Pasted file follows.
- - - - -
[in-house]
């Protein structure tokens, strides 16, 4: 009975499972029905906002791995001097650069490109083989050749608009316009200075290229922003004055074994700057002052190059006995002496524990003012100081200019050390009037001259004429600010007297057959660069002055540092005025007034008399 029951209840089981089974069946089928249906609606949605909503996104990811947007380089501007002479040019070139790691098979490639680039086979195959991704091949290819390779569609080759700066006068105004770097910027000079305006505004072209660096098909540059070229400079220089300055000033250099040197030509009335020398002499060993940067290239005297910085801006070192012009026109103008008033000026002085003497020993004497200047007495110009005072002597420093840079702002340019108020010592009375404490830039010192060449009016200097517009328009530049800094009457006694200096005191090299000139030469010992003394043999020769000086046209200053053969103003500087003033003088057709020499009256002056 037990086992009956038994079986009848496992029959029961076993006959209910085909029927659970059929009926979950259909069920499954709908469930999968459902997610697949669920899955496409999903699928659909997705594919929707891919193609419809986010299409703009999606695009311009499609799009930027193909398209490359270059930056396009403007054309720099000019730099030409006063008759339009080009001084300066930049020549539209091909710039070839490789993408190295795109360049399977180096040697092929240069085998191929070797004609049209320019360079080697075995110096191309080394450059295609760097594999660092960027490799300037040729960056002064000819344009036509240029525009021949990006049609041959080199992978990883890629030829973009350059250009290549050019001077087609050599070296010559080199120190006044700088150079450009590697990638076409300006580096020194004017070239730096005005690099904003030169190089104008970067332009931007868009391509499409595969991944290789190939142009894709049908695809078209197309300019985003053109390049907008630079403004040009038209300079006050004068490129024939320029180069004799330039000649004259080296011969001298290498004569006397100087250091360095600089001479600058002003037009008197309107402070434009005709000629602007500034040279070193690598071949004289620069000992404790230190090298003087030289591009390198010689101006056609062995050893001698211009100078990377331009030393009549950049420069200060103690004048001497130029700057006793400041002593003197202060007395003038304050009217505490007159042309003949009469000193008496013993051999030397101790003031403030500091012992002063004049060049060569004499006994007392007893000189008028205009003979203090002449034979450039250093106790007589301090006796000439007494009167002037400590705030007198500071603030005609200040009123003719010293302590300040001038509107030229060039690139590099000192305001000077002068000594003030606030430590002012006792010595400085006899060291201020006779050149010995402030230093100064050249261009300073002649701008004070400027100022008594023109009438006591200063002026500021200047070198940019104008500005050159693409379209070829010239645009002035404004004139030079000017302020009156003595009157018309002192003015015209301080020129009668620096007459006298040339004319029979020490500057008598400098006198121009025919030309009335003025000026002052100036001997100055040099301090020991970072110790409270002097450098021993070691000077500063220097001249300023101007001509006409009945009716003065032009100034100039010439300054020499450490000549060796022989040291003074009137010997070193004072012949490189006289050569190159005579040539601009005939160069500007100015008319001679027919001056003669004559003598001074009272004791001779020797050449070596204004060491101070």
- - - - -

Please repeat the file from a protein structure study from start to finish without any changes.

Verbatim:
[in-house]
């Protein structure tokens, strides 16, 4: 009975499972029905906002791995001097650069490109083989050749608009316009200075290229922003004055074994700057002052190059006995002496524990003012100081200019050390009037001259004429600010007297057959660069002055540092005025007034008399 029951209840089981089974069946089928249906609606949605909503996104990811947007380089501007002479040019070139790691098979490639680039086979195959991704091949290819390779569609080759700066006068105004770097910027000079305006505004072209660096098909540059070229400079220089300055000033250099040197030509009335020398002499060993940067290239005297910085801006070192012009026109103008008033000026002085003497020993004497200047007495110009005072002597420093840079702002340019108020010592009375404490830039010192060449009016200097517009328009530049800094009457006694200096005191090299000139030469010992003394043999020769000086046209200053053969103003500087003033003088057709020499009256002056 037990086992009956038994079986009848496992029959029961076993006959209910085909029927659970059929009926979950259909069920499954709908469930999968459902997610697949669920899955496409999903699928659909997705594919929707891919193609419809986010299409703009999606695009311009499609799009930027193909398209490359270059930056396009403007054309720099000019730099030409006063008759339009080009001084300066930049020549539209091909710039070839490789993408190295795109360049399977180096040697092929240069085998191929070797004609049209320019360079080697075995110096191309080394450059295609760097594999660092960027490799300037040729960056002064000819344009036509240029525009021949990006049609041959080199992978990883890629030829973009350059250009290549050019001077087609050599070296010559080199120190006044700088150079450009590697990638076409300006580096020194004017070239730096005005690099904003030169190089104008970067332009931007868009391509499409595969991944290789190939142009894709049908695809078209197309300019985003053109390049907008630079403004040009038209300079006050004068490129024939320029180069004799330039000649004259080296011969001298290498004569006397100087250091360095600089001479600058002003037009008197309107402070434009005709000629602007500034040279070193690598071949004289620069000992404790230190090298003087030289591009390198010689101006056609062995050893001698211009100078990377331009030393009549950049420069200060103690004048001497130029700057006793400041002593003197202060007395003038304050009217505490007159042309003949009469000193008496013993051999030397101790003031403030500091012992002063004049060049060569004499006994007392007893000189008028205009003979203090002449034979450039250093106790007589301090006796000439007494009167002037400590705030007198500071603030005609200040009123003719010293302590300040001038509107030229060039690139590099000192305001000077002068000594003030606030430590002012006792010595400085006899060291201020006779050149010995402030230093100064050249261009300073002649701008004070400027100022008594023109009438006591200063002026500021200047070198940019104008500005050159693409379209070829010239645009002035404004004139030079000017302020009156003595009157018309002192003015015209301080020129009668620096007459006298040339004319029979020490500057008598400098006198121009025919030309009335003025000026002052100036001997100055040099301090020991970072110790409270002097450098021993070691000077500063220097001249300023101007001509006409009945009716003065032009100034100039010439300054020499450490000549060796022989040291003074009137010997070193004072012949490189006289050569190159005579040539601009005939160069500007100015008319001679027919001056003669004559003598001074009272004791001779020797050449070596204004060491101070």